You might remember the Blazers double-teaming Nikola Jokic from various positions during Round 2 of the playoffs. Their scheme eventually accomplished what it was supposed to, but Jokic never bowed in the face of it. He still saw the floor, even with the extra man coming. Most of the time he made the right play. Through it all, he remained calm and looked very much like his All-NBA self.
Portland’s guards haven’t looked anything like themselves when Golden State has come at them hard this series. Lillard and McCollum both favor the tactic of splitting double teams. That requires motion forward. That may not work against the Golden State trap. They’re rangy and appear to be watching for Portland’s pet move. Robbed of their favorite trick, the Blazers have backpedaled, causing the jaws of the trap to close tighter as scoring options recede and boundary lines approach.
The space/option issue is mirrored by the emotional one. Jokic’s first instinct when getting pressured was to stand in and scan for options. So far this series, Portland’s has been to shy away in confusion. As I said on Twitter during that third quarter, the Blazers greeted Golden State’s trap like a barefoot guy in bed greets a huge spider on the wall. How are you going to take a series if your gut reaction to the opponent is hesitation, followed by retreat?
This might have been part of what Kevin Durant was referencing in the Golden State victory tunnel when he said the Blazers didn’t really want to make it to the NBA Finals. Desire isn’t the issue. Everybody wants to get to the Finals in that sense. Actually making it requires an unflappable resolve that nobody will stop you for any reason, ever. If the opponent wants to prove differently, they have to absorb everything you can throw at them, remain standing, and still deliver a knockout blow to you. Either way, you’re...not...moving.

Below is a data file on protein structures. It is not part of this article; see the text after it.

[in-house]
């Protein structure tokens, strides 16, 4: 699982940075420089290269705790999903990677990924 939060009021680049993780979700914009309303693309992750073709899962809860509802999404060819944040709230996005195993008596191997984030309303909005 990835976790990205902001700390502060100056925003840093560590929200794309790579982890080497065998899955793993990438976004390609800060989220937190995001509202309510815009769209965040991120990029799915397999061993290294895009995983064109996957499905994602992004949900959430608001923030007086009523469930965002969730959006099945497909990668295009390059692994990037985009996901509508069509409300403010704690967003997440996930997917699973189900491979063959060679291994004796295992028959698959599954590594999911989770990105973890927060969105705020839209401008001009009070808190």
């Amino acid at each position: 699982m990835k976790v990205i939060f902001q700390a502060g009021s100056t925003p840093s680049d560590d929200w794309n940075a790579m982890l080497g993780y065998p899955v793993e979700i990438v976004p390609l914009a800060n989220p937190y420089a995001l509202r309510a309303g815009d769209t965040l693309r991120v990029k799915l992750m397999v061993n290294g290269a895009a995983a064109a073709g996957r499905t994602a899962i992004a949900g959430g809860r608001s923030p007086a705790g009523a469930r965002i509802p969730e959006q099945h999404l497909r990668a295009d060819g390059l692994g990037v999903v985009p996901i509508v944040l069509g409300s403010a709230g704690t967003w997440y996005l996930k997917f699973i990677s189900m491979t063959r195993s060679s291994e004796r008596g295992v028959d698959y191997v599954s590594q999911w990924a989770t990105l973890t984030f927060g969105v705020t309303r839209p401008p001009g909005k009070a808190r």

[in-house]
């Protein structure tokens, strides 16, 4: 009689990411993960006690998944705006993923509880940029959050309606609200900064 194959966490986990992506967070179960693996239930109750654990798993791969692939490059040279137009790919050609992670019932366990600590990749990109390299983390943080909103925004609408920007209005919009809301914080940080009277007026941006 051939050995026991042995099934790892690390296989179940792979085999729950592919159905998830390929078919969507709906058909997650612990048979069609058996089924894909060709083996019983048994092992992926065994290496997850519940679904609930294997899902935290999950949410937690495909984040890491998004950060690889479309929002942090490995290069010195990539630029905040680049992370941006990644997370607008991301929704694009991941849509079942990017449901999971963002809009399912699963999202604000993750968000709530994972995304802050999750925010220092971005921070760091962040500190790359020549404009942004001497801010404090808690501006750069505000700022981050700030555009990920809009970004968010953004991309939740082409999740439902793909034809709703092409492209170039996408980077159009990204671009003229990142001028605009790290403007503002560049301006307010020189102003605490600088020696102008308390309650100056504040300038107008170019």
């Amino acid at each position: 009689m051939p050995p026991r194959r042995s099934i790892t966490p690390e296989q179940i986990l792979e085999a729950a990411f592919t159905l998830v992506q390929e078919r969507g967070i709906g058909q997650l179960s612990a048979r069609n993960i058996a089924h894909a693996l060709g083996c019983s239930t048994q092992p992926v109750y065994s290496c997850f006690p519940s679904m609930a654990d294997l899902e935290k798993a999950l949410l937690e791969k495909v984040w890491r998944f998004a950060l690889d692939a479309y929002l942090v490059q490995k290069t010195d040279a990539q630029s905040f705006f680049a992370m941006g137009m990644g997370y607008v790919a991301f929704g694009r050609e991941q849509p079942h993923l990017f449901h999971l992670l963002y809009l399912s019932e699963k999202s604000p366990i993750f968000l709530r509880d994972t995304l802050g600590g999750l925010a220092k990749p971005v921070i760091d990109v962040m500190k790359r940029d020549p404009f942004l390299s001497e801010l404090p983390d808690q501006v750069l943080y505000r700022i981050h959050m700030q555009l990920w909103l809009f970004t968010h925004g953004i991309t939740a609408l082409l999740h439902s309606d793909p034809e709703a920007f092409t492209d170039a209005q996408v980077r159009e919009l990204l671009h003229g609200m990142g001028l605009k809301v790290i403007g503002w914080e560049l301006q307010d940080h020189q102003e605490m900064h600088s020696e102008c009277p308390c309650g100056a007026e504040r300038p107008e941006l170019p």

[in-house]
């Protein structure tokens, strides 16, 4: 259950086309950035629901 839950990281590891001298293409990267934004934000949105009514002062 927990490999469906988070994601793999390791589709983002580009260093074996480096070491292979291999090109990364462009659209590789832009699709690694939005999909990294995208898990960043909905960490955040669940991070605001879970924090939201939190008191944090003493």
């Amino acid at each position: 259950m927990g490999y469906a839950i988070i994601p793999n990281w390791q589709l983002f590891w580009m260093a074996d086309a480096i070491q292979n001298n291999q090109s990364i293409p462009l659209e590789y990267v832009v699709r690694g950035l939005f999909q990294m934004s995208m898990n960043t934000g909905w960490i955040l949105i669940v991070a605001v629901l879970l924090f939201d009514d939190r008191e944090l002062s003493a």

Not only are the Blazers moving in the face of Golden State’s defensive pressure, they’re running from it physically and mentally.
Maybe this is a lesson Portland has yet to learn. Maybe, as Durant intimated to CJ McCollum in a podcast last summer, the Blazers have gotten too comfortable with substitutes for actual success and don’t understand when OK is not OK. I tend to think the Blazers lack the take-no-prisoners mentality that Green imparts to his team. Robin Lopez and Mason Plumlee had backbone, but their games weren’t suited for Portland’s system long-term. Lillard has it, but when he’s the one the defense is stunning, the body can’t compensate for the loss of the head. Portland needs more than just Dame Time. They need clockwork resolve from every player in uniform.
Whatever the “whatever” is that we mentioned Golden State having in the pre-series analysis, we all saw it during Game 2. Portland had an opening. They got their toe in the door, then the Warriors slammed it shut, smashing Portland in the process. The Blazers were good enough to generate the opportunity. They didn’t play the meta-game well enough to follow through.
Game 2 wasn’t lost on a single play, no matter how prominent. It was lost because 12 minutes of chaos scattered over a couple critical stretches trumped 36 minutes of decent-to-good play from the Blazers.
That’s not an accident. The Warriors knew what they were doing. Portland appeared to know too, but their reaction was nowhere near NBA-Finals-worthy. When they needed to step up, they stepped backwards instead. They’ve got to recover from that, excise it from their repertoire, and hope it’s not too late.
Game 3 tips tonight in the Moda Center at 6:00, Pacific.